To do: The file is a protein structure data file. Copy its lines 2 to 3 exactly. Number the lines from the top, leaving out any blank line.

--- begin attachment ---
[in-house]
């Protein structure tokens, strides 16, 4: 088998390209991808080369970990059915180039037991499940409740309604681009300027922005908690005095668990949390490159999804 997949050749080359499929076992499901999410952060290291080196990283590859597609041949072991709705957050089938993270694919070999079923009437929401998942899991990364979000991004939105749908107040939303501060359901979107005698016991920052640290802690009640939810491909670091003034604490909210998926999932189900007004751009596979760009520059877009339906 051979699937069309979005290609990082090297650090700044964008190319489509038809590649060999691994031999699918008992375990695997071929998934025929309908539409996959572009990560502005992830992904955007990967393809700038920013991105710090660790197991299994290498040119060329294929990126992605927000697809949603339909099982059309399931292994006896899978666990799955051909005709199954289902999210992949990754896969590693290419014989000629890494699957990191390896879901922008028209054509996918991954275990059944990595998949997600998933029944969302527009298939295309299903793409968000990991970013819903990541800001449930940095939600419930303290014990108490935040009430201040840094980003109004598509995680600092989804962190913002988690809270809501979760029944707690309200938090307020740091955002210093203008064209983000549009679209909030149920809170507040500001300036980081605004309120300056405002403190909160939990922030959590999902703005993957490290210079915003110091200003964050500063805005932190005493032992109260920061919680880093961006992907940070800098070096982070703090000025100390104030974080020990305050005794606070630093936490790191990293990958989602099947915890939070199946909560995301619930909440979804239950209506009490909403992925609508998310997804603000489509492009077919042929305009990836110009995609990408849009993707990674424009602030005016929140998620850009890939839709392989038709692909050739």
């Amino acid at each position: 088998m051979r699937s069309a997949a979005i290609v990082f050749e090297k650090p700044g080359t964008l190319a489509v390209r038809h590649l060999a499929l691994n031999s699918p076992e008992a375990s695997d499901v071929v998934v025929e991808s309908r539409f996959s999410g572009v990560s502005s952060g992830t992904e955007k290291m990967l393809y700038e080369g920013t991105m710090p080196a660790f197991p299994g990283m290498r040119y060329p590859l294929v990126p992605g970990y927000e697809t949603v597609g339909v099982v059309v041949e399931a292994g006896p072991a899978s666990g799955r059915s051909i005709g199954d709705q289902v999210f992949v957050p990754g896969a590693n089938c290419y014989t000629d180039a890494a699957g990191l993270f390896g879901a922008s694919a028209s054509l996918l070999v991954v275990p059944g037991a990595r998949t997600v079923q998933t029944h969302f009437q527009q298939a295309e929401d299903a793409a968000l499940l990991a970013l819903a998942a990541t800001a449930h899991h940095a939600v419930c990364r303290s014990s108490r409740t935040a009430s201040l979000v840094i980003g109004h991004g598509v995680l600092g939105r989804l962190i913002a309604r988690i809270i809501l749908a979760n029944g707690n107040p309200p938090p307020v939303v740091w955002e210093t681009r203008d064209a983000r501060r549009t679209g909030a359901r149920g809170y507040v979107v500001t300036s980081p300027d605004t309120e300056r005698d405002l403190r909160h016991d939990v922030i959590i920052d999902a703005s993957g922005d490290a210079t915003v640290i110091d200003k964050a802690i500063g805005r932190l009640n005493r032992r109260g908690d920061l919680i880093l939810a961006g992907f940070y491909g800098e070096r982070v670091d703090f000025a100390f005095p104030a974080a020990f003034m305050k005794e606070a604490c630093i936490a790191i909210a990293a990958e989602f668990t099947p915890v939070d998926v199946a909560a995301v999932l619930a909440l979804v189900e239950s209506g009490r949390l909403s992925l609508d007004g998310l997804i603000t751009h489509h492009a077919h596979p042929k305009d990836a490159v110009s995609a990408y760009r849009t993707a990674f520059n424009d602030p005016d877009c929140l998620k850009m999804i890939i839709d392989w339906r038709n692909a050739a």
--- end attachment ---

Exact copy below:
């Protein structure tokens, strides 16, 4: 088998390209991808080369970990059915180039037991499940409740309604681009300027922005908690005095668990949390490159999804 997949050749080359499929076992499901999410952060290291080196990283590859597609041949072991709705957050089938993270694919070999079923009437929401998942899991990364979000991004939105749908107040939303501060359901979107005698016991920052640290802690009640939810491909670091003034604490909210998926999932189900007004751009596979760009520059877009339906 051979699937069309979005290609990082090297650090700044964008190319489509038809590649060999691994031999699918008992375990695997071929998934025929309908539409996959572009990560502005992830992904955007990967393809700038920013991105710090660790197991299994290498040119060329294929990126992605927000697809949603339909099982059309399931292994006896899978666990799955051909005709199954289902999210992949990754896969590693290419014989000629890494699957990191390896879901922008028209054509996918991954275990059944990595998949997600998933029944969302527009298939295309299903793409968000990991970013819903990541800001449930940095939600419930303290014990108490935040009430201040840094980003109004598509995680600092989804962190913002988690809270809501979760029944707690309200938090307020740091955002210093203008064209983000549009679209909030149920809170507040500001300036980081605004309120300056405002403190909160939990922030959590999902703005993957490290210079915003110091200003964050500063805005932190005493032992109260920061919680880093961006992907940070800098070096982070703090000025100390104030974080020990305050005794606070630093936490790191990293990958989602099947915890939070199946909560995301619930909440979804239950209506009490909403992925609508998310997804603000489509492009077919042929305009990836110009995609990408849009993707990674424009602030005016929140998620850009890939839709392989038709692909050739």
């Amino acid at each position: 088998m051979r699937s069309a997949a979005i290609v990082f050749e090297k650090p700044g080359t964008l190319a489509v390209r038809h590649l060999a499929l691994n031999s699918p076992e008992a375990s695997d499901v071929v998934v025929e991808s309908r539409f996959s999410g572009v990560s502005s952060g992830t992904e955007k290291m990967l393809y700038e080369g920013t991105m710090p080196a660790f197991p299994g990283m290498r040119y060329p590859l294929v990126p992605g970990y927000e697809t949603v597609g339909v099982v059309v041949e399931a292994g006896p072991a899978s666990g799955r059915s051909i005709g199954d709705q289902v999210f992949v957050p990754g896969a590693n089938c290419y014989t000629d180039a890494a699957g990191l993270f390896g879901a922008s694919a028209s054509l996918l070999v991954v275990p059944g037991a990595r998949t997600v079923q998933t029944h969302f009437q527009q298939a295309e929401d299903a793409a968000l499940l990991a970013l819903a998942a990541t800001a449930h899991h940095a939600v419930c990364r303290s014990s108490r409740t935040a009430s201040l979000v840094i980003g109004h991004g598509v995680l600092g939105r989804l962190i913002a309604r988690i809270i809501l749908a979760n029944g707690n107040p309200p938090p307020v939303v740091w955002e210093t681009r203008d064209a983000r501060r549009t679209g909030a359901r149920g809170y507040v979107v500001t300036s980081p300027d605004t309120e300056r005698d405002l403190r909160h016991d939990v922030i959590i920052d999902a703005s993957g922005d490290a210079t915003v640290i110091d200003k964050a802690i500063g805005r932190l009640n005493r032992r109260g908690d920061l919680i880093l939810a961006g992907f940070y491909g800098e070096r982070v670091d703090f000025a100390f005095p104030a974080a020990f003034m305050k005794e606070a604490c630093i936490a790191i909210a990293a990958e989602f668990t099947p915890v939070d998926v199946a909560a995301v999932l619930a909440l979804v189900e239950s209506g009490r949390l909403s992925l609508d007004g998310l997804i603000t751009h489509h492009a077919h596979p042929k305009d990836a490159v110009s995609a990408y760009r849009t993707a990674f520059n424009d602030p005016d877009c929140l998620k850009m999804i890939i839709d392989w339906r038709n692909a050739a």